In 1972, world leaders from 113 nations were confronted with a serious challenge at the United Nations Conference on Human Environment at Stockholm : how to reconcile the conflicts between environmental protection and economic development. Could the deadlock be untied?
When the Chief Executive, Donald Tsang, delivered his policy address last week, he sounded dangerously close to one of those troubled world leaders 34 years ago. He mused about the public aspiration for a better environment: “To attain these progressive goals, however, we must keep up the momentum of economic growth, otherwise this is all empty talk and we shall lack the resources to make things happen.”.
Empty talk for Hong Kong it may be. But for world leaders in 1972, they established the United Nations Environment Programme and began to search for an answer. It was not until 15 years later that they found one from the Bruntland Report – the concept and practice of sustainable development, a kind of development that "meets the needs of the present generation without compromising the ability of future generations to meet their own needs."
From then on, environmental quality, social well-being and economic prosperity are no longer seen as inevitable conflicts. With innovation, good science and community efforts, these objectives can become mutually reinforcing. The Rio Earth Summit in 1992 and the World Summit on Sustainable Development in 2002 vastly expanded the body of knowledge in putting theory into practice.
But there is one catch – sustainable development can only happen where there is city vision and good governance.
The Chief Executive’s world view was more clearly exposed when he debated with Legislative Councillors on the next day. He regarded public calls for better environment and heritage conservation as the root cause for slowing down development, offering examples in West Kowloon , Kai Tak and Central-Wanchai harbour-front development. Delaying development means less revenue for the public coffer; hence the “progressive goals” for a quality environment must wait until money can be found.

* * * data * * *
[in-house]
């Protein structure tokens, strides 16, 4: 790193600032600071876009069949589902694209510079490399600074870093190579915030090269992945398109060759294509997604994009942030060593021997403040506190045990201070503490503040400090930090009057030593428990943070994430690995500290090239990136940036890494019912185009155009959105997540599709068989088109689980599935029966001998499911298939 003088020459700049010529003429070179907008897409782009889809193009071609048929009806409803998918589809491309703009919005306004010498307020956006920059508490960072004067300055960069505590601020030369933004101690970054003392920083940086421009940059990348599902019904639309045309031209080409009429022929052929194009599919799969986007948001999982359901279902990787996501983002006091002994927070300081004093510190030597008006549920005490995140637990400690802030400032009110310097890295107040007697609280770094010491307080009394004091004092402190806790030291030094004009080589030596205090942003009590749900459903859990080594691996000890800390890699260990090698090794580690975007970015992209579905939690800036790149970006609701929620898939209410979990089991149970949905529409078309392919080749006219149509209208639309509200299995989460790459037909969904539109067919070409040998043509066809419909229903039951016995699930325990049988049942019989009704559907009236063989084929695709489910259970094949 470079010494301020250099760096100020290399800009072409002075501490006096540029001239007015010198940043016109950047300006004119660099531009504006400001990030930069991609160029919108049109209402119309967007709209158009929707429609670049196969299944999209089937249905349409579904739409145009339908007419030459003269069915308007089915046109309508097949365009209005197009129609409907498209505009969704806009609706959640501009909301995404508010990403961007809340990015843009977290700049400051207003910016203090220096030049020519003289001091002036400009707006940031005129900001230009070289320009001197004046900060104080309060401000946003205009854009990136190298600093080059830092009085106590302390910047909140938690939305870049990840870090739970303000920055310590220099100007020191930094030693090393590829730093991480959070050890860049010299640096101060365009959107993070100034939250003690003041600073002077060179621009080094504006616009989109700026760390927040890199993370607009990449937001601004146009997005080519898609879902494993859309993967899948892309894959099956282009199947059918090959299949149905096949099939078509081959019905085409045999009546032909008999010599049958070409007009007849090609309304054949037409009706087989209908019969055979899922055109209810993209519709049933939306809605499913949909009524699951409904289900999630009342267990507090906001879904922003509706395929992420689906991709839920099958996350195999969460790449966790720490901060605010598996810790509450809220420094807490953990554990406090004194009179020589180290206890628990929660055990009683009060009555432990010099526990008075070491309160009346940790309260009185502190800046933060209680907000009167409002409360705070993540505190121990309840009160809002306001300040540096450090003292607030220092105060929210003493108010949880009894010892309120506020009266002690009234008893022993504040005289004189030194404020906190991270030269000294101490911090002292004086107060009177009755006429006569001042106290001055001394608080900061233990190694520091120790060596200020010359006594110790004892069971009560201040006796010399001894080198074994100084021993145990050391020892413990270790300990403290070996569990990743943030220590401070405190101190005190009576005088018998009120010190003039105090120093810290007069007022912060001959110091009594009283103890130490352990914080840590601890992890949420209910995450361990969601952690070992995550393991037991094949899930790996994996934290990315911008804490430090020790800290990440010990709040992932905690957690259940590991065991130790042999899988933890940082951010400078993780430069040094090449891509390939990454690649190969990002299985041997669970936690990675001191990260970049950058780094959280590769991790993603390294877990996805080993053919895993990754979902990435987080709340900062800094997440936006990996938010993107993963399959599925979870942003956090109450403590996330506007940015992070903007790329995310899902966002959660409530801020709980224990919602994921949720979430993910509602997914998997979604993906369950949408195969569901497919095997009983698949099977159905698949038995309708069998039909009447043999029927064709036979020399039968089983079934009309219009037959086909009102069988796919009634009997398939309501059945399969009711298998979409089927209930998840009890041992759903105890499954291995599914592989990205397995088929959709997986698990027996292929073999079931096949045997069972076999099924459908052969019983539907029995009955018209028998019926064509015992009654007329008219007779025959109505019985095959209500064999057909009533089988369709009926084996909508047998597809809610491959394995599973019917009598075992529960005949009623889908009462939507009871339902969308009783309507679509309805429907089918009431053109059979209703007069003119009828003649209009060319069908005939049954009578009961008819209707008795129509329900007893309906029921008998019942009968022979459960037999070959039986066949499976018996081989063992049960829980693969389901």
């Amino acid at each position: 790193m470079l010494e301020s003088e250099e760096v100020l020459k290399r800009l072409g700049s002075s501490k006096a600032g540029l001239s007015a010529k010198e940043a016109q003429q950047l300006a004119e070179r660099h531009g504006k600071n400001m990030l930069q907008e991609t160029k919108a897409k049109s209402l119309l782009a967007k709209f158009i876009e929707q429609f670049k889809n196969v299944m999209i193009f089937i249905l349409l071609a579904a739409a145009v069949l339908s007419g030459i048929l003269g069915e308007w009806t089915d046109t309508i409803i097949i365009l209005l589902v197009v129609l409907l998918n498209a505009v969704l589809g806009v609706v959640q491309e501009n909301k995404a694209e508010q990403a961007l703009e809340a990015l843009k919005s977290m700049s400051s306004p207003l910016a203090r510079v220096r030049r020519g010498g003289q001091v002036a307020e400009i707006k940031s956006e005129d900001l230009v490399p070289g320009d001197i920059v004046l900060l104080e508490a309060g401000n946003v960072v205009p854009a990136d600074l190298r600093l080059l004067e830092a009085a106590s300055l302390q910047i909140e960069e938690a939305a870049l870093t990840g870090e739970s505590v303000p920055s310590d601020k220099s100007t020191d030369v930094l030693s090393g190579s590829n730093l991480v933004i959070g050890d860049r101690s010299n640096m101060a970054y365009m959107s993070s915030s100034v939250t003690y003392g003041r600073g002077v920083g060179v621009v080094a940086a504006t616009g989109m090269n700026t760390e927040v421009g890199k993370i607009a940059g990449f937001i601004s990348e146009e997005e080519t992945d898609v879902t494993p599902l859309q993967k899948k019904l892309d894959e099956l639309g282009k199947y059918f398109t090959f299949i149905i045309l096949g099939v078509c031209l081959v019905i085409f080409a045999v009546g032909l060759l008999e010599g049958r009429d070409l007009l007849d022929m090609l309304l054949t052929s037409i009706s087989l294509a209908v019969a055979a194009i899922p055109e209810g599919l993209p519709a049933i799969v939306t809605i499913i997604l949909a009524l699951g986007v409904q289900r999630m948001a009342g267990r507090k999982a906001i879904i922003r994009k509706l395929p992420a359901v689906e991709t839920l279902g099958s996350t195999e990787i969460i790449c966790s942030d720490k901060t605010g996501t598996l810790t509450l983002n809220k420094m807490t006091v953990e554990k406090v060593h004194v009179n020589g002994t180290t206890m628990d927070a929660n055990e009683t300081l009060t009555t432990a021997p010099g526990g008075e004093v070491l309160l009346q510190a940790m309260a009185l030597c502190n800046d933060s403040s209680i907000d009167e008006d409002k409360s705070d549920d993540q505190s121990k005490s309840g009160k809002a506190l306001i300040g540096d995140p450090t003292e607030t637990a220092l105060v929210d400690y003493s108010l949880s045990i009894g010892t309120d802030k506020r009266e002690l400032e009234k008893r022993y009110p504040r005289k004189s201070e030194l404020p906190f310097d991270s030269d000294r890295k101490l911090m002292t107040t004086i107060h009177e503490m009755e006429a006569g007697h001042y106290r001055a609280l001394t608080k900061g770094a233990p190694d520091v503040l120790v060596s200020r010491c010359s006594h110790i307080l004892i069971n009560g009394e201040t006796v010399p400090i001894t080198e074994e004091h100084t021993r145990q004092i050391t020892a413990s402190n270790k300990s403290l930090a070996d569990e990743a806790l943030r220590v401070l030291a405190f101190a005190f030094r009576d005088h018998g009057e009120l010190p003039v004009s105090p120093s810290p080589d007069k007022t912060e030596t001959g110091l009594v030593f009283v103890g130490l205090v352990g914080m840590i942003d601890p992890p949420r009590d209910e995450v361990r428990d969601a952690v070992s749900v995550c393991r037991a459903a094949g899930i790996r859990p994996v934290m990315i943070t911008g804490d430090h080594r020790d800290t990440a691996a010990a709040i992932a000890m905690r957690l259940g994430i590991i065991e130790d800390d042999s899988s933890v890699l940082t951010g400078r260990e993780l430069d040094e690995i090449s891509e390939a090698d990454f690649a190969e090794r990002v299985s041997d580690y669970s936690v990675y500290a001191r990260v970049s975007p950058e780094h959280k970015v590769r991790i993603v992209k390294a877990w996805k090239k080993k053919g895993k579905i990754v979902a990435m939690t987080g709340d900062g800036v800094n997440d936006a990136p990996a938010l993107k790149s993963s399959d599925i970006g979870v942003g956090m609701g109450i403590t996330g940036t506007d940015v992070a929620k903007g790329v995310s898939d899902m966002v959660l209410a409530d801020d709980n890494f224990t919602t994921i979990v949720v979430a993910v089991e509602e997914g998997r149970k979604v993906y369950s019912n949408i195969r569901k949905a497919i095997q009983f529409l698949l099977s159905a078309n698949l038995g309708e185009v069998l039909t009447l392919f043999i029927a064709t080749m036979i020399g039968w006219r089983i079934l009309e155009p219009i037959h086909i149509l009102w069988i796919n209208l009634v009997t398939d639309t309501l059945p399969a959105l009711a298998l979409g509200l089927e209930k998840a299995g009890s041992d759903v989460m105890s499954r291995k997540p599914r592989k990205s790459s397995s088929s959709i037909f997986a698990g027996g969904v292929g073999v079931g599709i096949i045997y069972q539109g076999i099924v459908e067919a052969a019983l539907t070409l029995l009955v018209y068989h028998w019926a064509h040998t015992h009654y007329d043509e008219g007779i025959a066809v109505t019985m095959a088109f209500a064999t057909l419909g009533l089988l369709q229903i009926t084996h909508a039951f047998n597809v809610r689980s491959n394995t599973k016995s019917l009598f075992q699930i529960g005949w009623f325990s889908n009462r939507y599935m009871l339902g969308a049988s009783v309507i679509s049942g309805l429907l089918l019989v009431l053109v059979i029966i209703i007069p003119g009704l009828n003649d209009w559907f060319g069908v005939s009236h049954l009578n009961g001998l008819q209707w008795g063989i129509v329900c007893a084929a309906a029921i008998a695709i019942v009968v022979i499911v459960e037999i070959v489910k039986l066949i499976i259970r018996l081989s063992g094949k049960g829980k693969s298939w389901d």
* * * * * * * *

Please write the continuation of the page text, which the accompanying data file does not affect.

Barely a week before the Policy Address, the Mayor of Amsterdam, Job Cohen, delivered the world’s first city-wide sustainability report to a global conference attended by over 1,100 participants in the Dutch capital. The report espouses the aim of turning Amsterdam into a livable city by proclaiming that “investments in our existing living environment are contributing significantly to the sustainable development of Amsterdam ”.
Not only does the Amsterdam government not shy away from investing for the future, it also acknowledges that “by accepting our social responsibility in proper environmental care, biodiversity and sustainable poverty alleviation, we also expand our own knowledge”.
By aiming high towards a clear vision, the city, its boroughs, departments and enterprises share an ambition to do more than is required or expected. In waste management, its waste-to-energy plant handles 900,000 tons of waste and sewage slurry annually with raw materials reclaimed in the process. It is also constructing a new high-yield waste-fired power plant with an electrical efficiency of 30%.
As a response to the challenge of global warming, the city’s power company has just completed the world’s first district cooling system by utilizing the temperature difference between the bottom and the top of a deep water lake near the city. New businesses are attracted to the district because of this innovative supply of energy which reduces greenhouse gas emission by over 60% compared to conventional air-conditioning.
Quite simply, environmental concerns are being turned into Amsterdam ’s competitive edge. The quest for a better environment is an engine for growth, not an obstacle.
There may not be deep water lakes in Hong Kong . But what about finding an innovative transport solution for the over-built Central-Wanchai harbour-front, or an emission-free people-mover system in the long strip of land in Kai Tak? In our drive to clean up the harbour, should we not turn the space constraint in the Stonecutter’s Sewage Treatment Plant into an opportunity for developing the most land-efficient technology and speed up the stage two development of the Harbour Area Treatment Scheme?
Officials looking for easy solutions may find a thousand reasons to brand the many concerned groups and citizens who made similar suggestions as luddites with an anti-development agenda. But in the end who will suffer the consequences?
The Italian film director Federico Fellini once said: “the visionary is the only true realist”. Many in Hong Kong would perhaps agree.
If Hong Kong is embroiled in “practical politics” under the guidance of an outdated development philosophy, we can hardly lead – in innovation and in governance. We must move quickly from a three-decade old ideology to a 21st century vision. The public has moved; what about our leaders?
Albert Lai is the Chairman of Hong Kong People’s Council for Sustainable Development and the Vice-chairman of the Civic Party